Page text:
Event prediction to guide clinical study design


Following the completion of an early phase clinical trial, the sponsor was planning a larger phase IIb study with the same compound but wanted to understand whether there were any biomarkers in the clinical data from the first study that were predictive of a specific event.

At the start of the project, time was spent with the clinicians and scientists at the sponsor company to fully understand the question from the team and the insights they required prior to running the analysis. This interaction forms a critical part of any data science project.

The first component of the work was around feature selection, the selection of the variables in the clinical data that could potentially be useful as predictors of the event for example demography and laboratory data. This work was done in collaboration with the scientific teams, ensuring their experience and knowledge was included in the process.

Having extracted and processed the relevant data using a combination of specialist workflow tools and R, statistical and visualization approaches were applied to delve into the data before applying machine learning approaches. For example, the team looked at data consistency, missing data, outliers etc. and these were provided as a written report to the study team.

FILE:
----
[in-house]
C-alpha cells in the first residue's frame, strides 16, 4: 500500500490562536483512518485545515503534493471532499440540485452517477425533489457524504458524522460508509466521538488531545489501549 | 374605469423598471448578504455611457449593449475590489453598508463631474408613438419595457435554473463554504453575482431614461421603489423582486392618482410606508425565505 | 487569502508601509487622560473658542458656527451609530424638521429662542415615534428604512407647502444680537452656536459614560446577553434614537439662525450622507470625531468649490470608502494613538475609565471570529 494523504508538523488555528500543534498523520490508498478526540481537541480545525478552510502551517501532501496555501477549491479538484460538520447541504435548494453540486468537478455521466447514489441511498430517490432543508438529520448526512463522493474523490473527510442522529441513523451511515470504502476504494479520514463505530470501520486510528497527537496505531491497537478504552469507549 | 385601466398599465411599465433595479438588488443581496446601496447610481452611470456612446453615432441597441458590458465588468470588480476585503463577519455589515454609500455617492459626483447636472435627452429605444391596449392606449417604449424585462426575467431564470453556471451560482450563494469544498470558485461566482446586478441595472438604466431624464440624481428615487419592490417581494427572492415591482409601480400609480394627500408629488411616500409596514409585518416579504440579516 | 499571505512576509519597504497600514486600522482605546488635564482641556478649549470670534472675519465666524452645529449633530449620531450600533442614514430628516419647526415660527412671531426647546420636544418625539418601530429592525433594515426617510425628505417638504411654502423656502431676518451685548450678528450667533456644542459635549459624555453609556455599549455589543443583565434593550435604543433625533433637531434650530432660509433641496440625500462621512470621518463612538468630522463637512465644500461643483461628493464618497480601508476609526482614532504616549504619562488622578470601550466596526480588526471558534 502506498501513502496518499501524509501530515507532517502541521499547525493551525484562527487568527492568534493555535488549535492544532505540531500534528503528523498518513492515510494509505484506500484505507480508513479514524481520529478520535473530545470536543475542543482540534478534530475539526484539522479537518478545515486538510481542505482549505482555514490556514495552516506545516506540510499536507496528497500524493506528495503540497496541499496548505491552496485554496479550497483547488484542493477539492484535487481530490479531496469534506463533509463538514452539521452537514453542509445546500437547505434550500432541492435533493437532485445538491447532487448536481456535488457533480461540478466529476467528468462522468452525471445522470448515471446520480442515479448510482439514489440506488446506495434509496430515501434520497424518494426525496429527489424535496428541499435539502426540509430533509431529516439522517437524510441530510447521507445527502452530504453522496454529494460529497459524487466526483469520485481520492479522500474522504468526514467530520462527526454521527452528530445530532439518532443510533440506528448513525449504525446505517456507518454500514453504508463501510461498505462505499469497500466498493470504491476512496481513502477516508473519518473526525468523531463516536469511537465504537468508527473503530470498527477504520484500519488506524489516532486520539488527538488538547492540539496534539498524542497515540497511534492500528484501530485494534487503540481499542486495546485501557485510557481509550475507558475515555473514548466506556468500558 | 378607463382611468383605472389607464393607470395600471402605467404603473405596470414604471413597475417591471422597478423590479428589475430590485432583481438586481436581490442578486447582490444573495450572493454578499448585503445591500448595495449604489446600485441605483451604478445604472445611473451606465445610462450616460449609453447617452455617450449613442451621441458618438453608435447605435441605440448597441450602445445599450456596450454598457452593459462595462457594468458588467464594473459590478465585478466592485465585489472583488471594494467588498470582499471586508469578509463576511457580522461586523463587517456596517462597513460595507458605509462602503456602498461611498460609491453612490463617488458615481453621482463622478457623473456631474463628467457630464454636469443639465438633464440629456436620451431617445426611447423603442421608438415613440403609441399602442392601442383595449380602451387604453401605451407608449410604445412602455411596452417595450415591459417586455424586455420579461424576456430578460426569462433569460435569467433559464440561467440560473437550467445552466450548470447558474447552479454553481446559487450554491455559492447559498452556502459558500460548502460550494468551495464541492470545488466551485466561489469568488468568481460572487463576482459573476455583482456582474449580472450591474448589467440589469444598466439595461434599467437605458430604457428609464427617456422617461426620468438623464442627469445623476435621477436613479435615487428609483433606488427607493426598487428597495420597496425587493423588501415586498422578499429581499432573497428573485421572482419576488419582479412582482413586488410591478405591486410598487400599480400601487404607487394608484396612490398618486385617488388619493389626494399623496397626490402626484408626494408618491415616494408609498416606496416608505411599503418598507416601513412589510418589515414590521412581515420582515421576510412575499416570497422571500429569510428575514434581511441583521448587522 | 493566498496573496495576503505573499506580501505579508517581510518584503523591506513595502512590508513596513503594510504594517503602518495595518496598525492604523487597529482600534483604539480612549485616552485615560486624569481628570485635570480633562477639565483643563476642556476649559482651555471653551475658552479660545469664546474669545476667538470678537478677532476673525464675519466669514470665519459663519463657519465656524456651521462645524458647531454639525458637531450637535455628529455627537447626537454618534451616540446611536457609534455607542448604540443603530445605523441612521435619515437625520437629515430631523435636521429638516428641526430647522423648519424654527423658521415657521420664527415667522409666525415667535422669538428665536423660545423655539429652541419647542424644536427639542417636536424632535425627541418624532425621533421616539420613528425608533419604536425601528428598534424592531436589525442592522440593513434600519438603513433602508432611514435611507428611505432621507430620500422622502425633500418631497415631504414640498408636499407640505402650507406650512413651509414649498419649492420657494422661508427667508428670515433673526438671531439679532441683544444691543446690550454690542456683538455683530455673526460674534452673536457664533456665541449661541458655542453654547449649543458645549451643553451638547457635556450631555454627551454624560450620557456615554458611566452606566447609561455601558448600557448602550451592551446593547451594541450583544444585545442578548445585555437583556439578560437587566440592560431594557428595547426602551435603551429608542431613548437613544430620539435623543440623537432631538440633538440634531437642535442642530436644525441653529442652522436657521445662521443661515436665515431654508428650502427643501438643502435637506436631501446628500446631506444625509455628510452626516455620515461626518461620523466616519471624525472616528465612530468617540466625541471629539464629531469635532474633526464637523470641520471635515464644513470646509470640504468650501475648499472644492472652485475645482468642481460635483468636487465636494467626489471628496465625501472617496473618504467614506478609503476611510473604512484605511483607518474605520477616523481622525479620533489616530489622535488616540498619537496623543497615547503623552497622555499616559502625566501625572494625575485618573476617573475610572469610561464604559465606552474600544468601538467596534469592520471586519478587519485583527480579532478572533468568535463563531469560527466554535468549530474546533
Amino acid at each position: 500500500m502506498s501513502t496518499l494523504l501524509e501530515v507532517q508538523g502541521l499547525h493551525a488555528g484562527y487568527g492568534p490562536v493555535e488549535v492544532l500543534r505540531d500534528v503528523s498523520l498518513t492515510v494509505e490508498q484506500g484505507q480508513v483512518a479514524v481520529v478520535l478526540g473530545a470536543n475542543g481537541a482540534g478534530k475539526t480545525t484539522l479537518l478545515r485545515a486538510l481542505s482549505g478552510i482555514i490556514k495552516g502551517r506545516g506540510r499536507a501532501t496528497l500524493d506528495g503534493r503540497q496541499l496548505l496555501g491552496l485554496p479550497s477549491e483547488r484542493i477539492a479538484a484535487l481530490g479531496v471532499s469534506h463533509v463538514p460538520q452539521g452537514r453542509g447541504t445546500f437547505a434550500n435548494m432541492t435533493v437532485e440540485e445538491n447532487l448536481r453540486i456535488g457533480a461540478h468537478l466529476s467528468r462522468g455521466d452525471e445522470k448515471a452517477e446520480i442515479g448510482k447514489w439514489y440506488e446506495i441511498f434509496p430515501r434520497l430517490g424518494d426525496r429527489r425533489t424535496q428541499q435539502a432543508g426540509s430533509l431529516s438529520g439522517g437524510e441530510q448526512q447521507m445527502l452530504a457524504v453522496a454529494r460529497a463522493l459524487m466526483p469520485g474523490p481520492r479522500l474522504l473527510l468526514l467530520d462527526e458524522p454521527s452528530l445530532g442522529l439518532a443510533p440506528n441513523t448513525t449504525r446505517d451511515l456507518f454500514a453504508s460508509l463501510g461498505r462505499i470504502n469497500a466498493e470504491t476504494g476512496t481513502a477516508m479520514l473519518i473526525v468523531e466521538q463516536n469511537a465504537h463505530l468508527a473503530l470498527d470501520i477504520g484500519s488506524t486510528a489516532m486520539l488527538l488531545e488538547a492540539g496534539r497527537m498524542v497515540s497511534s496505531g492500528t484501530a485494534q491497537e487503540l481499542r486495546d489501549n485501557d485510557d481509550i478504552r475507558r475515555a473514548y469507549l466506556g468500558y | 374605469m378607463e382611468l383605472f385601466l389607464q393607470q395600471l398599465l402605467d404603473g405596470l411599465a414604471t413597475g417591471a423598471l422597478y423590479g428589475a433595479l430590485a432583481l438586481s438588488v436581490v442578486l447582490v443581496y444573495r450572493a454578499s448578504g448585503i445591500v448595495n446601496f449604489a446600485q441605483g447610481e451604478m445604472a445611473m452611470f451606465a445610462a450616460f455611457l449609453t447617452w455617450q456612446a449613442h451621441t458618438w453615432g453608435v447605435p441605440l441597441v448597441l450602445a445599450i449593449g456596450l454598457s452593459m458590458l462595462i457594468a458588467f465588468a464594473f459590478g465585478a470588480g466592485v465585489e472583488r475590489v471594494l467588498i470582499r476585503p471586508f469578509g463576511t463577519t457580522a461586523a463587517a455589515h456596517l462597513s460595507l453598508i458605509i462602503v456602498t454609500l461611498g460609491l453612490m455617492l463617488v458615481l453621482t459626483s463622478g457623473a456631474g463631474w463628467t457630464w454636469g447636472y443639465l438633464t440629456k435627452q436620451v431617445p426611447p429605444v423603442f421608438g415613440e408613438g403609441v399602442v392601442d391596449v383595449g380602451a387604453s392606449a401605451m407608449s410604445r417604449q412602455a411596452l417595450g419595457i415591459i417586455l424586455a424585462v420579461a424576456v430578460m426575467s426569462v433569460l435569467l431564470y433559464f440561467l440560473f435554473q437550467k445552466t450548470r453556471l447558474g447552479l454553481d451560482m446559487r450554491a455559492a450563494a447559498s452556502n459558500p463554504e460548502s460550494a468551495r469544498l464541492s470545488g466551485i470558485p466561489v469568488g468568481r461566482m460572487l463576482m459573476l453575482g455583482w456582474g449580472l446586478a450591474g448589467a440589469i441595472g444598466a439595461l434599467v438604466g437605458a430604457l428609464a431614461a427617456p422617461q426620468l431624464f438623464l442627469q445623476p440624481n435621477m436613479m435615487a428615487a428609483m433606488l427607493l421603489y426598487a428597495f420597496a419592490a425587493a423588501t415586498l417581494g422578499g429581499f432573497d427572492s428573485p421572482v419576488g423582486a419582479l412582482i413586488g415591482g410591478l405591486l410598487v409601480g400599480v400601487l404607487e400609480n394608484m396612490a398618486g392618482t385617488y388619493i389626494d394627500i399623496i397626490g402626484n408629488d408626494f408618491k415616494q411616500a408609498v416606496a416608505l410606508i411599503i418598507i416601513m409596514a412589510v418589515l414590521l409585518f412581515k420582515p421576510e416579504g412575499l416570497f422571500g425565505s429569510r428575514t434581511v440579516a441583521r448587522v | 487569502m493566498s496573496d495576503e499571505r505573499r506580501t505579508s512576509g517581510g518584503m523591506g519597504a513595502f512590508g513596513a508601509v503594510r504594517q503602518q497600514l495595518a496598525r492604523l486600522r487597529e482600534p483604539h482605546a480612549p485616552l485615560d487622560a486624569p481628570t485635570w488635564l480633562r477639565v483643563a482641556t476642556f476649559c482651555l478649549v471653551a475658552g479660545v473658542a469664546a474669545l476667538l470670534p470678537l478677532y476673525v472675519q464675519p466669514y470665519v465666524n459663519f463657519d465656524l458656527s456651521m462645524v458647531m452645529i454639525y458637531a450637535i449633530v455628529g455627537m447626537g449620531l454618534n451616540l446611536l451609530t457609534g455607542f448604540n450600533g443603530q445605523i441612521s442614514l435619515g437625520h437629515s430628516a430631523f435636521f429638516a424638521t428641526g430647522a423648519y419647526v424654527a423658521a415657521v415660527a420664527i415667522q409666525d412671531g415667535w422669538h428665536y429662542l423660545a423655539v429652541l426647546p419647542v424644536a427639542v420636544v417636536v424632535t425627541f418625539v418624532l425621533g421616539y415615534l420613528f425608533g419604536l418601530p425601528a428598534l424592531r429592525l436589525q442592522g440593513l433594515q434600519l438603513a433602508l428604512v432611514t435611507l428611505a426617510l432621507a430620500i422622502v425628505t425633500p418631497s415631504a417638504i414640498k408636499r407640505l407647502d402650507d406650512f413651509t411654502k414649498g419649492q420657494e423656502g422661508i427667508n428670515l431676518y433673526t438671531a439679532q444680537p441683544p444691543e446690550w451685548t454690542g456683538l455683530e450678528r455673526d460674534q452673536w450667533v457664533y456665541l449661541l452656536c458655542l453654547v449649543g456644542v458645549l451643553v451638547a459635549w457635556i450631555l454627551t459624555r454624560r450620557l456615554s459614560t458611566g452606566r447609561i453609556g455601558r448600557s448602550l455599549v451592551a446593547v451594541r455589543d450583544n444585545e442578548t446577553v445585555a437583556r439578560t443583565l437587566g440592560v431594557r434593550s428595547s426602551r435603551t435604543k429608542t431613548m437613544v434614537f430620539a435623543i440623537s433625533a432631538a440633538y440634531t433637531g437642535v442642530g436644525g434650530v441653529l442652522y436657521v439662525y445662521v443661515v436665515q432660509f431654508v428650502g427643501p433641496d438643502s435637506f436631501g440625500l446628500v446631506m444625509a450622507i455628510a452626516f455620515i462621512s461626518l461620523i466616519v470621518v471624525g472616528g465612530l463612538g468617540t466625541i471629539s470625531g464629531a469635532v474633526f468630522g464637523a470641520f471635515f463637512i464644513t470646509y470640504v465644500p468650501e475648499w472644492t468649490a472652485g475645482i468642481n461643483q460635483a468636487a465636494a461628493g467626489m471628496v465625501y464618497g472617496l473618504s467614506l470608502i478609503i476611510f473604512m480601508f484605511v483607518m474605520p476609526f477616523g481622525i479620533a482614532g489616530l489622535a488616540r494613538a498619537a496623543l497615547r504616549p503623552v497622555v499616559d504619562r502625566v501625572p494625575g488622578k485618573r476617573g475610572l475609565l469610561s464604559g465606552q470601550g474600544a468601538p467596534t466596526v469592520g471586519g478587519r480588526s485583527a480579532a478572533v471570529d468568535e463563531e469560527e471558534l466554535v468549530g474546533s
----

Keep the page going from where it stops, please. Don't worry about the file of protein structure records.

Different machine learning approaches were applied using R, including random forest and gradient boosting methods and evaluated using cross-validation. The predictive power, precision and recall of the different methods were analyzed and presented and, importantly, the variable importance. Variable importance describes how the different features in the data contributed towards the predictor, ensuring that the output was not just a ‘black-box’ predictor but provided insights into which variables were important for the predictor. It was then possible to look at the most predictive variables in more detail using visualization techniques delivered by the data science team.

The results were used as a source of evidence for the clinical team to support their decision making during the design of the next study.

Over and above the data mining performed on the clinical data, the sponsor made an additional request to perform a text mining approach across the literature to understand if there were any variables that may be associated with the event, externally, in the selected patient population. This work looked at a strength of association score between variables and reports in the literature and was used to support the decision making.

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